Microsoft Xbox One, The Full Review
The Xbox One has a much boxier, more angular design than the Xbox 360. In terms of its actual footprint, however, the Xbox One is not much larger than an Xbox 360 Slim. There is no confusing the two consoles though; the Xbox One has flatter surfaces, glossy accents, sharper angles, larger vents, and a look that is all its own.
The front of the Xbox One is simplistic and utilitarian. It’s completely flat, with a matte finish on the left and a glossy finish on the right. The left side houses the console’s slot-loading Blu-ray drive—which will also play standard DVDs, but not 3D Blu-Ray movies—and on the right, the Xbox logo acts as a touch-sensitive power button.
Swing around the sides and you’ll also find additional perfectly flat surfaces. The top section on the right is devoid of any markings, while the bottom section is vented to allow air into the console, and beveled at the front. We should point out that there are dust filters on the inlets, so the inside of the Xbox One should stay relatively clean over time. You’ll need to clean the filters occasionally, though. The right side of the console is devoid of any features, other than the vents, while the left side houses one of the unit’s USB 3.0 ports.
The top of the unit is also somewhat two-tone, like the rest. Again, it’s completely flat, with a glossy finish on the left side and a giant row of vents on the right. It’s right under these vents where the APU cooler is mounted. The cooling fan is just barely visible if you look down into the Xbox One and tilt your head at just the right angle.
Around the back of the Xbox One, however, there is a lot to see. There is yet another long vent that runs along the top edge, and just below it reside the rest of the Xbox One’s various input and outputs. From left to right you’ll find a two-pronged power connector, an HDMI output, an S/PDIF output, an HDMI input (for the TV pass-thru), two USB 3.0 ports, the custom Kinect Sensor connector, an IR blaster output, and an Ethernet port. The Xbox One can be hard-wired to a network, but as we’ve mentioned earlier, it’s got Wi-Fi built in as well.
The angular design cues and mix of glossy and flat finishes from the Xbox One console itself carry over to the new Kinect sensor too. Unlike the original Kinect, this new sensor does not have a motorized base and it does not move to track users throughout the room. It has a pivot adjustment, but once it’s positioned, it’s meant to stay in one spot. In fact, if you move the Kinect Sensor, Microsoft recommends re-calibrating the voice controls on the Xbox One. We found that even moving it a few feet makes a big difference, so consider the recalibration a necessity if you move the sensor, not an option.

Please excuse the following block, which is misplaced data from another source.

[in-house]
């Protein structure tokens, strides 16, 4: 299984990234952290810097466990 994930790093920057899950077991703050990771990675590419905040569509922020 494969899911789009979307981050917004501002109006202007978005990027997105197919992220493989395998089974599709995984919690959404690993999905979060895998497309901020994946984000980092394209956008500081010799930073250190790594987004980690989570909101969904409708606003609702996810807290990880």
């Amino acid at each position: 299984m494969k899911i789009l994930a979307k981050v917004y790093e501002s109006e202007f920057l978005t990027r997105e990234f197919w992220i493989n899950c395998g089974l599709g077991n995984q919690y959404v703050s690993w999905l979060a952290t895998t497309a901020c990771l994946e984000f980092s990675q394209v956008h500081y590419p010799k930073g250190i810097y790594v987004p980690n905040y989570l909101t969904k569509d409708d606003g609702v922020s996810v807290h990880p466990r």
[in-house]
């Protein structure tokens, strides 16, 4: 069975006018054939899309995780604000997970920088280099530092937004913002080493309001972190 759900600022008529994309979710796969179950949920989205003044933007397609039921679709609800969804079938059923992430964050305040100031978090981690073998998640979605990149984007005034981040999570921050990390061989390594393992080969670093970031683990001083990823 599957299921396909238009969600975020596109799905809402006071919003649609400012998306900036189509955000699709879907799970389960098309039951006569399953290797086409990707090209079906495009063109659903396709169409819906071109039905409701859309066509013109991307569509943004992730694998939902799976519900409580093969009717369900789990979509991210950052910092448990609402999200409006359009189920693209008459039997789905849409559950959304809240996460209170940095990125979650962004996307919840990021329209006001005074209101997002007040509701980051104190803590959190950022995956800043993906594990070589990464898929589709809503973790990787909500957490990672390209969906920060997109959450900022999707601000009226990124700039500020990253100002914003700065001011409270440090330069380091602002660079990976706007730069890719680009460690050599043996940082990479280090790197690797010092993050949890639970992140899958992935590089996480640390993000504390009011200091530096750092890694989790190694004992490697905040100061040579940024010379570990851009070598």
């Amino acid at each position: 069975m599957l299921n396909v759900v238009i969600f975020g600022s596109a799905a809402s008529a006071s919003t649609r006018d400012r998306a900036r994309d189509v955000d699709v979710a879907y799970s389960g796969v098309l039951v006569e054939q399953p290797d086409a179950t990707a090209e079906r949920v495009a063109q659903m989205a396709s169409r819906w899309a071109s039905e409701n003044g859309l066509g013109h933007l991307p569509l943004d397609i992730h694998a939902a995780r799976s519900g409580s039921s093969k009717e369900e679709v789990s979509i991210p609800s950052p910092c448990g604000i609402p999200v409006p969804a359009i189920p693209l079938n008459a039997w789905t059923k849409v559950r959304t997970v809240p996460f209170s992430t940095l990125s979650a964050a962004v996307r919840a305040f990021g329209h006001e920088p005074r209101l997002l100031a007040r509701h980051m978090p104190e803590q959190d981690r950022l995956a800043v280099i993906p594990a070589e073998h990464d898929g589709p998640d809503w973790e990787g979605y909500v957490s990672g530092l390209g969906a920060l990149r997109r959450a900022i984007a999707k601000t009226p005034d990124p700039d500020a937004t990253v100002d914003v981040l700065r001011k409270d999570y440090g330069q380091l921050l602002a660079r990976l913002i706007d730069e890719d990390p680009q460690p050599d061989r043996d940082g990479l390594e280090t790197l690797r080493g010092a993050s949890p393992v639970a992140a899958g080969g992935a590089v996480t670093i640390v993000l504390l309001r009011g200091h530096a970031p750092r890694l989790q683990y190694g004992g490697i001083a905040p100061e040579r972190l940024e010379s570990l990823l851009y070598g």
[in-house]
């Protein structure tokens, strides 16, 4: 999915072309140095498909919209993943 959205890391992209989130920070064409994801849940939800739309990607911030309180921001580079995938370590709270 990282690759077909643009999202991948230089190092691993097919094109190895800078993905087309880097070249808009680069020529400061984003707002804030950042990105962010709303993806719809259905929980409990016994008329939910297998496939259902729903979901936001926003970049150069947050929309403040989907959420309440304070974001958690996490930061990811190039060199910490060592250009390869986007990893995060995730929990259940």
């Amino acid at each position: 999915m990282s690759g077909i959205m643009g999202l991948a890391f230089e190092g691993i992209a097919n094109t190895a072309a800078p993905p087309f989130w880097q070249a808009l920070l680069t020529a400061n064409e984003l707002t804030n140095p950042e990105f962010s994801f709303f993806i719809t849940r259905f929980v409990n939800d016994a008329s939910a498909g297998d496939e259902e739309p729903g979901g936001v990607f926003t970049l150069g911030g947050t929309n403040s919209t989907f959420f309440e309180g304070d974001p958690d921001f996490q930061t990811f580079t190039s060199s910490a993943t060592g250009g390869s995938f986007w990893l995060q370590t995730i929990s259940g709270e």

On the left side of the Kinect Sensor is the device’s wide-angle, 1080p camera. And on the right is an Xbox logo that lights up when the unit is powered on. In the center, behind the translucent, glossy surface is an array of IR (infra-red) transmitters and receivers, which work in conjunction with the camera to track movement and also blast IR signals throughout the room to control your cable box or track the game controllers. Along the bottom edge of the Kinect Sensor is an array of noise-isolating microphones which do a decent job catching voice inputs, even when there’s plenty of noise in the room—like, while gaming.
The new controllers for the Xbox One look very much like the controllers for the Xbox 360, but there are many refinements under the hood. The general shape is similar, though the finish is much nicer on the Xbox One controller and it stands up very well to the smudges and muck that can build up during heated gaming sessions. The joysticks are very responsive and feature knurled edges for better grip. The buttons are solid and offer excellent tactile feedback, and the controllers are well balanced too. There is no longer a large bulge on the bottom for the battery pack (at least when using alkalines) and the general fit and finish is of high quality. The right and left triggers also offer haptic feedback now, so it’s not just the palm grips that shake and vibrate in-game. In Forza 5, for example, the triggers respond like gas and brake pedals and provide different levels of feedback depending on your speed, the terrain, etc.